I visit Toffs almost a year to do the day from my last dinner. Back then, it was the second ever service for Rob Palmers new venture, a sort of press night where we mostly paid for what came in front of us, and sent shared bottles along the bar line with friends. Whilst then they were finding their feet, tonight had a more polished feel. The front of house have a swagger to their steps whilst the team in the kitchen know their place and are contributing to dishes. Behind my seat on the pass are three French blokes, suited and tucking into some pretty wines with the twelves courses. If they are from a tyre company I don’t think they’d be leaving disappointed.
The meal starts familiarly. The berkswell cheese cracker has followed Rob around for years and tonight it still tastes like a cheese and pickle sandwich from your dreams. We eat that after the crab tart, bound with just a touch of the brown meat, and before the final snack of Jerusalem artichoke, caviar, and chive; a carefully composed two bite full of salinity. I’m not sure they were capable of such simplified beauty a year ago. It’s the first sign of big improvements from the kitchen.
There’s bread as good as any in the city, and more bread if you finish that. This isn’t a course as some restaurants now focus on, but a consistent throughout the meal. Use it to chase the dots of caviar that make the potato foam and egg yolk dish sing, and pile both raw dishes that follow on to. I suspect in time they’ll change the order of the taster so that both aren’t next to each other, first with a scallop ceviche of sorts that has nuggets of pork for seasoning and a heavy hand on the dill. Then, and far superior, a tartare of beef under a cloak of onion jelly, with beer pickled onions and various other bits. It’s new on that day and already very polished. It just needs to sit in a different part of the menu. Ribbons of dressed celeriac with old Winchester and hazlenuts taste eerily like Waldorf salad and brings a lovely earthy note in before the courses get larger.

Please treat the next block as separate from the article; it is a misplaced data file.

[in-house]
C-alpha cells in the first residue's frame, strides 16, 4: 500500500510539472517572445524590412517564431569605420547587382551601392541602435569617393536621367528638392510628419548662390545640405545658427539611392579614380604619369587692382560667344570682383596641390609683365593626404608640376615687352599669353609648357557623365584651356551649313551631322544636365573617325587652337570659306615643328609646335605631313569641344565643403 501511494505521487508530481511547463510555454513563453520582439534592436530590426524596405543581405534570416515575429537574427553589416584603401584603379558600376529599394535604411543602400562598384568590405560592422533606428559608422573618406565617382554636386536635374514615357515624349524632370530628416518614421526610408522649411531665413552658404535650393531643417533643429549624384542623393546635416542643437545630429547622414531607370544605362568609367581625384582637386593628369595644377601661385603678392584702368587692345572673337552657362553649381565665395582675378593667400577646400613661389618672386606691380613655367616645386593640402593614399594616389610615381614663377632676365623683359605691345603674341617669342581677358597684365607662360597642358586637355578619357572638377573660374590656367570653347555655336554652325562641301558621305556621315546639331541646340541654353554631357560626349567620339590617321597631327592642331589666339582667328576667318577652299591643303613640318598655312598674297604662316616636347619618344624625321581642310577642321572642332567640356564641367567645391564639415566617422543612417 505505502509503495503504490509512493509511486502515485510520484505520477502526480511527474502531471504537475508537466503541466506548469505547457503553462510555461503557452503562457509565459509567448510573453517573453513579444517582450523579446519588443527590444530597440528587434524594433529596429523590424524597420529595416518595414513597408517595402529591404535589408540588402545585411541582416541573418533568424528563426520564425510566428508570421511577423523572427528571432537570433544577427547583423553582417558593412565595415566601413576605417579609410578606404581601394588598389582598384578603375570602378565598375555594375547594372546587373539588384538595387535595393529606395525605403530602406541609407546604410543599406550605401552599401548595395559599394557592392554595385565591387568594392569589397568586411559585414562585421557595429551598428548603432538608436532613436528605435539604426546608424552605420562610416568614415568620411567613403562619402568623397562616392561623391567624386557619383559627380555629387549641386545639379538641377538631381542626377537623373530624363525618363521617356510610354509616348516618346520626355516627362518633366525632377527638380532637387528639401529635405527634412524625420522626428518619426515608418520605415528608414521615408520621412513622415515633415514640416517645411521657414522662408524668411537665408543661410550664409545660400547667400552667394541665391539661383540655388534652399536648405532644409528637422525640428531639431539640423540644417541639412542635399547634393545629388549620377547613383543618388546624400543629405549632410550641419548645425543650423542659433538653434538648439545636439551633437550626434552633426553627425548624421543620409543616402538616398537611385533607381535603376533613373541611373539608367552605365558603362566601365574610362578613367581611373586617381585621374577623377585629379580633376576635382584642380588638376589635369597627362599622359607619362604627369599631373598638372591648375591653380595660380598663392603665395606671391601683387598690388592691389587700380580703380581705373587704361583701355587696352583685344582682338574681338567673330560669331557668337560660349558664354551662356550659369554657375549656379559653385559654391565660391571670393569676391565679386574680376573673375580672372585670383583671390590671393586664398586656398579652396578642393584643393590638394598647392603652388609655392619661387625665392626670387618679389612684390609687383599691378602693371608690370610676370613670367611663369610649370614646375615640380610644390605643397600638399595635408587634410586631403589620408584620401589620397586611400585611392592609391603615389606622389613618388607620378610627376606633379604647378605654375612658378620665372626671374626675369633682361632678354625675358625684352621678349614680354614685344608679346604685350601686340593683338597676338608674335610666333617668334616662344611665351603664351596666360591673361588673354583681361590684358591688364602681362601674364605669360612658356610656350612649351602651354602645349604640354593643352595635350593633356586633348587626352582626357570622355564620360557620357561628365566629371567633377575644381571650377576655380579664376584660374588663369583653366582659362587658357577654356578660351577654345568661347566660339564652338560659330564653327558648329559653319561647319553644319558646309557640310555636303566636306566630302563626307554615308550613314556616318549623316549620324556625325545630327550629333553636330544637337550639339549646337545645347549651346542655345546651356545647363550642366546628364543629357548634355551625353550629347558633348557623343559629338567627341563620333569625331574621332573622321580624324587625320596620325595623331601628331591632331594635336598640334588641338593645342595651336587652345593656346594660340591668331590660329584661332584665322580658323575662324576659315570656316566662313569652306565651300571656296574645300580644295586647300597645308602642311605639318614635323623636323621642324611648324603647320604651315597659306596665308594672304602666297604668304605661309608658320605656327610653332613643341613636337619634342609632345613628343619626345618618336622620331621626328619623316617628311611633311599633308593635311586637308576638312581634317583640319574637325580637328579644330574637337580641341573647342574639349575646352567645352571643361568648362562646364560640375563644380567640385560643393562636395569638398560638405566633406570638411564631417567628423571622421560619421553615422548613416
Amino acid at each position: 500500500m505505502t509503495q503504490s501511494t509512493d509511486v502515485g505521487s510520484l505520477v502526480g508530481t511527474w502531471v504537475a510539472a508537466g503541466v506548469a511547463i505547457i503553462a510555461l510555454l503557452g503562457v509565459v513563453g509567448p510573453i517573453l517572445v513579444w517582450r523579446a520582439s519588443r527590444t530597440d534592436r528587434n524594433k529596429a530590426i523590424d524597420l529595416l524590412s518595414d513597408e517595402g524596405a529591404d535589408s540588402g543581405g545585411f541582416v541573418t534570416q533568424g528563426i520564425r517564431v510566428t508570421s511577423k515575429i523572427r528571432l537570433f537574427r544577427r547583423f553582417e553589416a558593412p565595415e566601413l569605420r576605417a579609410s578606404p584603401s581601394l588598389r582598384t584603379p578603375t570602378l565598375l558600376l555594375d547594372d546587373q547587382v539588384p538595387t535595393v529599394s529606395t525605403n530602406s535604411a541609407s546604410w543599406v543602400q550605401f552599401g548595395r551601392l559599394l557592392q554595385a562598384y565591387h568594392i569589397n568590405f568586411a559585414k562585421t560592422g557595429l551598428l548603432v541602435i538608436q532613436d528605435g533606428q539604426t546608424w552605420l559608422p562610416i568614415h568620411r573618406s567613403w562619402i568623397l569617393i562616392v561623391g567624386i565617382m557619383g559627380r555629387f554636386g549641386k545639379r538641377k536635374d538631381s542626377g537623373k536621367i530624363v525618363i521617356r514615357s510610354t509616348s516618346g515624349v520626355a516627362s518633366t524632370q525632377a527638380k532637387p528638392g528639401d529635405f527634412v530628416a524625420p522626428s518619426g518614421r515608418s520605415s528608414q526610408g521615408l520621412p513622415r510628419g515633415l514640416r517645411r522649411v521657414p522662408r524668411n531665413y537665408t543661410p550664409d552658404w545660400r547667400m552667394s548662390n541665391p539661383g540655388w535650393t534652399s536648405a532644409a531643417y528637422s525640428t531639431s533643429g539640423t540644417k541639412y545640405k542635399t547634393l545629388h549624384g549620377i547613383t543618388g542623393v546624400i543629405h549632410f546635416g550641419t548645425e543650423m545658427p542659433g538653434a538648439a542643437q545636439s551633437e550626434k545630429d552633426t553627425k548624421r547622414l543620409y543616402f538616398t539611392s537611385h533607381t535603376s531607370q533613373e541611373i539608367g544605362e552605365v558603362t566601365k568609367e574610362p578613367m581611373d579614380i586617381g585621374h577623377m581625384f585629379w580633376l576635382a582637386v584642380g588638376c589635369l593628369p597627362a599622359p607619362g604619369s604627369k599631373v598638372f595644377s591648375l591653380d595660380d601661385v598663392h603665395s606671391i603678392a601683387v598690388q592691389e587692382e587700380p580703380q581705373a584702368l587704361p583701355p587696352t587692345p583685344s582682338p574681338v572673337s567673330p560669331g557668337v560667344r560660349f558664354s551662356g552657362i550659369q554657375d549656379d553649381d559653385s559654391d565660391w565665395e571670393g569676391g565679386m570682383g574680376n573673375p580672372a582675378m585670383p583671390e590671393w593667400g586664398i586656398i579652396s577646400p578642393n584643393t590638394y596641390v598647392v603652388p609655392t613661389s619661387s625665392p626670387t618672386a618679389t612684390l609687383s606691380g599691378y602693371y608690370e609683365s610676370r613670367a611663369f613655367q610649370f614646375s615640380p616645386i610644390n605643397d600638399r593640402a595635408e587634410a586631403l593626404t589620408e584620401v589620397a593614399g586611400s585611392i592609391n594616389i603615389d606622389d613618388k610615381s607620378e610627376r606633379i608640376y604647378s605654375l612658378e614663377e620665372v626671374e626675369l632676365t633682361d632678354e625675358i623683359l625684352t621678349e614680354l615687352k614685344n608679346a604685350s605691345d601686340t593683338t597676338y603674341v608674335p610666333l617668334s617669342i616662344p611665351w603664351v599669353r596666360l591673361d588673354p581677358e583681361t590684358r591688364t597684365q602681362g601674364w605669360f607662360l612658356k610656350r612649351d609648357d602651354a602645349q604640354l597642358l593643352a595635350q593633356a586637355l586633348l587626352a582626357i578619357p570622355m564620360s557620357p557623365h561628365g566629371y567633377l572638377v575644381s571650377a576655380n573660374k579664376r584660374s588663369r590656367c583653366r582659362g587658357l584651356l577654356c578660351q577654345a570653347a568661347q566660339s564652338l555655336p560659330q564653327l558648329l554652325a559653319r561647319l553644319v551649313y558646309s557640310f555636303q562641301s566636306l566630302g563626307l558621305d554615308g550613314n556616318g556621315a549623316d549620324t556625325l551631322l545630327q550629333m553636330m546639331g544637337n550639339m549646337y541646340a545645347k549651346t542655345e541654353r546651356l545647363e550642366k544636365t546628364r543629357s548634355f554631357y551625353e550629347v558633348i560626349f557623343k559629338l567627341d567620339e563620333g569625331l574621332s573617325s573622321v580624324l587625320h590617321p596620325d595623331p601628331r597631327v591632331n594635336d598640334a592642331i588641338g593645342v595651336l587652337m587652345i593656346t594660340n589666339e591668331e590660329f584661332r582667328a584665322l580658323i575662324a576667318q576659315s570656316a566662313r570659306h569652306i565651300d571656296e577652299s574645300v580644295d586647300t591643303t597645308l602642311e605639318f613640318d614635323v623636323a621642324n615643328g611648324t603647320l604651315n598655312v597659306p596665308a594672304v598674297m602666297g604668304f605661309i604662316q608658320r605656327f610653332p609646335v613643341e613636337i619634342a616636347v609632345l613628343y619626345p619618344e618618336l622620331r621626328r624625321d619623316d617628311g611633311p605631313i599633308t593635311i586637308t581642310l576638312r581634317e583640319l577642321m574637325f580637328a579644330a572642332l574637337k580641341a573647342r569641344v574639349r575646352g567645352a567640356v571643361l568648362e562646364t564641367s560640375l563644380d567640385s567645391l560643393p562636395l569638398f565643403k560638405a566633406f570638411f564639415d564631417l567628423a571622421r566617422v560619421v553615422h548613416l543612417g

Not many people cook fish better than Rob Palmer and he is at it again with cod, flesh pearlescent and crust a buttery golden crown. It comes with shrimps in a tangle of softened leeks, and the kind of XO that shakes hands rather than fist pumps. If those three blokes behind are from a tyre company they are going to be very happy by the time this reaches them. There’s veal sweetbread kebabs with a Berlin-style curry sauce, followed by veal with miatake mushrooms, diced tongue, mushroom purée, and crispy garlic. Given it’s not my favourite set of ingredients, it’s cohesive and technically very precise.
Jam on toast transpires to be damson jam with ice cream and a bread tuile. It’s new on and already feels accomplished. There’s a kind of Mille Feuille that’s not really a Mille Feuille but features puff pastry, a cream of star anise, and poached rhubarb. On the side is buttermilk ice cream, freeze dried rhubarb, and freeze dried tarragon. The combination is tested but the delivery feels fresh. It’s one of the best dishes of the night and manages to make his almost signature dessert of chocolate, sherry, and vanilla appear ordinary.
The bench where we are at is £125 a head, though menus drop as low as £60. The wine is fairly priced and the team know what they are doing. Make no question, Rob Palmer can cook and one year on this is a very different restaurant to the one that opened. Rob isn’t reinventing the wheel, more taking a new approach to classic flavours. It’s an excellent restaurant that makes for a very enjoyable evening.